In their book The Unintended Consequences of Peace: Peaceful Borders and Illicit Transnational Flows (2021), Arie Kacowicz and his co-authors argue that international peace creates an environment that facilitates the illicit flow of goods and services due to less strict security measures between the borders of peaceful countries. The authors find that increased illicit flows can destabilize regions as they experience periods of peaceful borders. How can this phenomenon be explained, and what examples can be found in the Americas? In the book Kacowicz and his coauthors explore how the physical traits of a border, the strength of rule of law in a country, and regional socioeconomic conditions contribute to increased illegal flows.
The Georgetown Americas Institute welcomed Arie Kacowicz, Chaim Weizmann Chair in International Relations and full professor of international relations at the Hebrew University of Jerusalem, to discuss settled borders and illicit transnational flows in the context of the Americas. The discussion will be moderated by GAI managing director Denisse Yanovich.
Read the event summary here.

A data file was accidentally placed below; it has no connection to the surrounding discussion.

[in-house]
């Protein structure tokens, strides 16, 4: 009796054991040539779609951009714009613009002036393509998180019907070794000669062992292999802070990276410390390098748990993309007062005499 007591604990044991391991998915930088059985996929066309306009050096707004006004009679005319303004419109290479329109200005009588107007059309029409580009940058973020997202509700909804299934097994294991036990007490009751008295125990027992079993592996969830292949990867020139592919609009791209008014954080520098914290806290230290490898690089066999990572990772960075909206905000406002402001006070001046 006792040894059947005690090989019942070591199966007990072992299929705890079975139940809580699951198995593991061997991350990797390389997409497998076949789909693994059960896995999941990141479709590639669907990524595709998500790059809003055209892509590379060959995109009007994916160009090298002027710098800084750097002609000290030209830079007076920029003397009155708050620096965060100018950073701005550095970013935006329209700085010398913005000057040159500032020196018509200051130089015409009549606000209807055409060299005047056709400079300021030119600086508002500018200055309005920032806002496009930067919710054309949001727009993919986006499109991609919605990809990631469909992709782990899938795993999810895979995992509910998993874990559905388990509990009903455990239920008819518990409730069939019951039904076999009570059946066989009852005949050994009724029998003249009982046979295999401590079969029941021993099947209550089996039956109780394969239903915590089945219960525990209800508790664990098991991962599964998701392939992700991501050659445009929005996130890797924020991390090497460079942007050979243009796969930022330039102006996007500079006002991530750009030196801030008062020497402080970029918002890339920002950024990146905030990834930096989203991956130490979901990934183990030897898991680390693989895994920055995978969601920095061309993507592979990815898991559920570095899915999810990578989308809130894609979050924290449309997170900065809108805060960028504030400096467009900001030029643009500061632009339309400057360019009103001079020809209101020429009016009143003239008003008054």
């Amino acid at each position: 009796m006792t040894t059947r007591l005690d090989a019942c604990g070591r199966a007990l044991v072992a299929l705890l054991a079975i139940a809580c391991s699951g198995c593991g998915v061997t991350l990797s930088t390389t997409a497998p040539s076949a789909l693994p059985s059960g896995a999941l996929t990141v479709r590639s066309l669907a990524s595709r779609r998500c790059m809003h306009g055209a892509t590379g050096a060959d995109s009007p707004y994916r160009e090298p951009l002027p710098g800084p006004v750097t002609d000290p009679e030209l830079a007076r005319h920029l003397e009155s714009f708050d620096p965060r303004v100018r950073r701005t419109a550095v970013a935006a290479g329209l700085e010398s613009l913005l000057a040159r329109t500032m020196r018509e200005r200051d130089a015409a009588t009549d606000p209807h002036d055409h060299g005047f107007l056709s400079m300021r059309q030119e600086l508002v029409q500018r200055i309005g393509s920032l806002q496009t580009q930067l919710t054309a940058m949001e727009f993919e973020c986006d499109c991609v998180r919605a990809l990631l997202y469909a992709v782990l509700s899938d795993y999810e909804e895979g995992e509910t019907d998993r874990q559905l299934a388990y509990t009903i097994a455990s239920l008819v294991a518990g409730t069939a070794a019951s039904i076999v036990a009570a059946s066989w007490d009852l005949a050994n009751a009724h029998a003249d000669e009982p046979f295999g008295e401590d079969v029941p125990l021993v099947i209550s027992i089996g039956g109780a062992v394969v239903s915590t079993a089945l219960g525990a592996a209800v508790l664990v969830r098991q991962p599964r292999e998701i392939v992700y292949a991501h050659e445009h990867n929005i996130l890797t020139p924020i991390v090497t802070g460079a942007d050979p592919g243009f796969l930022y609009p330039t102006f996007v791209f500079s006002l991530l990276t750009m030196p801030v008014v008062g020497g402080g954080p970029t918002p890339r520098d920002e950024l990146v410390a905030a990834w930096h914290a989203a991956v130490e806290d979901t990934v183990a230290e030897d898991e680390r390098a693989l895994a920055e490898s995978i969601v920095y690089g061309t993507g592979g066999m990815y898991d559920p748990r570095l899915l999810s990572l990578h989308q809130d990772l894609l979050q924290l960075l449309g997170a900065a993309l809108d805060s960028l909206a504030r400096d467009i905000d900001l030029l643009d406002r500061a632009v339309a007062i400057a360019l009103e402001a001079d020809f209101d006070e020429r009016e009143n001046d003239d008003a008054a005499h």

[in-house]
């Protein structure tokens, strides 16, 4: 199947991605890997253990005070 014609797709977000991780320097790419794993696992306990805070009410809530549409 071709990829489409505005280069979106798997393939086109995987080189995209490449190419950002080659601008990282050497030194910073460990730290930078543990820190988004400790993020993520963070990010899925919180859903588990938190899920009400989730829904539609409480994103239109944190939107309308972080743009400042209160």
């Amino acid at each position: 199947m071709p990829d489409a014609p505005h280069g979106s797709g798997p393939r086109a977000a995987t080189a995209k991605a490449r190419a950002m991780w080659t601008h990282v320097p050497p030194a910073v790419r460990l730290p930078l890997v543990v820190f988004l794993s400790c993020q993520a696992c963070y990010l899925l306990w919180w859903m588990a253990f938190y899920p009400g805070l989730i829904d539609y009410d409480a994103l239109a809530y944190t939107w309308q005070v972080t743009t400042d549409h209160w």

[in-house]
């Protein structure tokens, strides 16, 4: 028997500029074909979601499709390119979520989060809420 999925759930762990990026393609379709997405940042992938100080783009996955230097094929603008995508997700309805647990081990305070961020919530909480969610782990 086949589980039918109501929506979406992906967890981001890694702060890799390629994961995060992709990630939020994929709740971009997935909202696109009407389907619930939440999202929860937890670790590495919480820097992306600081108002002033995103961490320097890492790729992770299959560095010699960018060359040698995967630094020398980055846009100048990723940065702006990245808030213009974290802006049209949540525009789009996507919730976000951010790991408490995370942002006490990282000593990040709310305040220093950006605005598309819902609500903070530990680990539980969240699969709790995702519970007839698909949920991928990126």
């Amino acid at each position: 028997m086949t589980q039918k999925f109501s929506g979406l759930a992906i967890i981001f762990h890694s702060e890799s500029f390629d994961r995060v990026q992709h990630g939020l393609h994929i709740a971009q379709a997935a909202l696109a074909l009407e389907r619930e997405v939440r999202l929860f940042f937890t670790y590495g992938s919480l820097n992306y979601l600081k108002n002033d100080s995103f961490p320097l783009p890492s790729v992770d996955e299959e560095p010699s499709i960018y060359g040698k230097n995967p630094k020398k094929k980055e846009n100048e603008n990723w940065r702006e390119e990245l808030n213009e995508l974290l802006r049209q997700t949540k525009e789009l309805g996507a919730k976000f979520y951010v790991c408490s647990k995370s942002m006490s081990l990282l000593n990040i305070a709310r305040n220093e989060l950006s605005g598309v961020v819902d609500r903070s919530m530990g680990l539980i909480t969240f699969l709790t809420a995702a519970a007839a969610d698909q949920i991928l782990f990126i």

Arie M. Kacowicz is Aaron and Cecile Goldman Visiting Israeli Professor in the Department of Government at Georgetown University. He also servers as the Chaim Weizmann Chair in International Relations and full professor of international relations at the Hebrew University of Jerusalem. A faculty member of Hebrew University since 1993 and an adjunct lecturer at Georgetown University since 2003, Kacowicz is the author and editor of 10 books, including The Unintended Consequences of Peace: Peaceful Borders and Illicit Transnational Flows (2021, co-authored with Exequiel Lacovksy, Keren Sasson, and Daniel F. Wajner). His areas of interests are theories of international relations, peace studies, globalization and governance, international relations of Latin America, and peace negotiations in the context of the Middle East.
Denisse Yanovich (moderator) is the managing director of the Georgetown Americas Institute. Prior to joining Georgetown she was the deputy to the president at the Inter-American Dialogue, a leading think tank on Latin America. She also worked at the Embassy of Colombia in Washington, managing their Public Diplomacy program, and Fedesarrollo, an economic policy think tank in Colombia, as a research associate. Yanovich holds a B.S. and M.A. in economics from Universidad de Los Andes in Bogotá and M.A. in art history from the Courtauld Institute of Art, University College, London.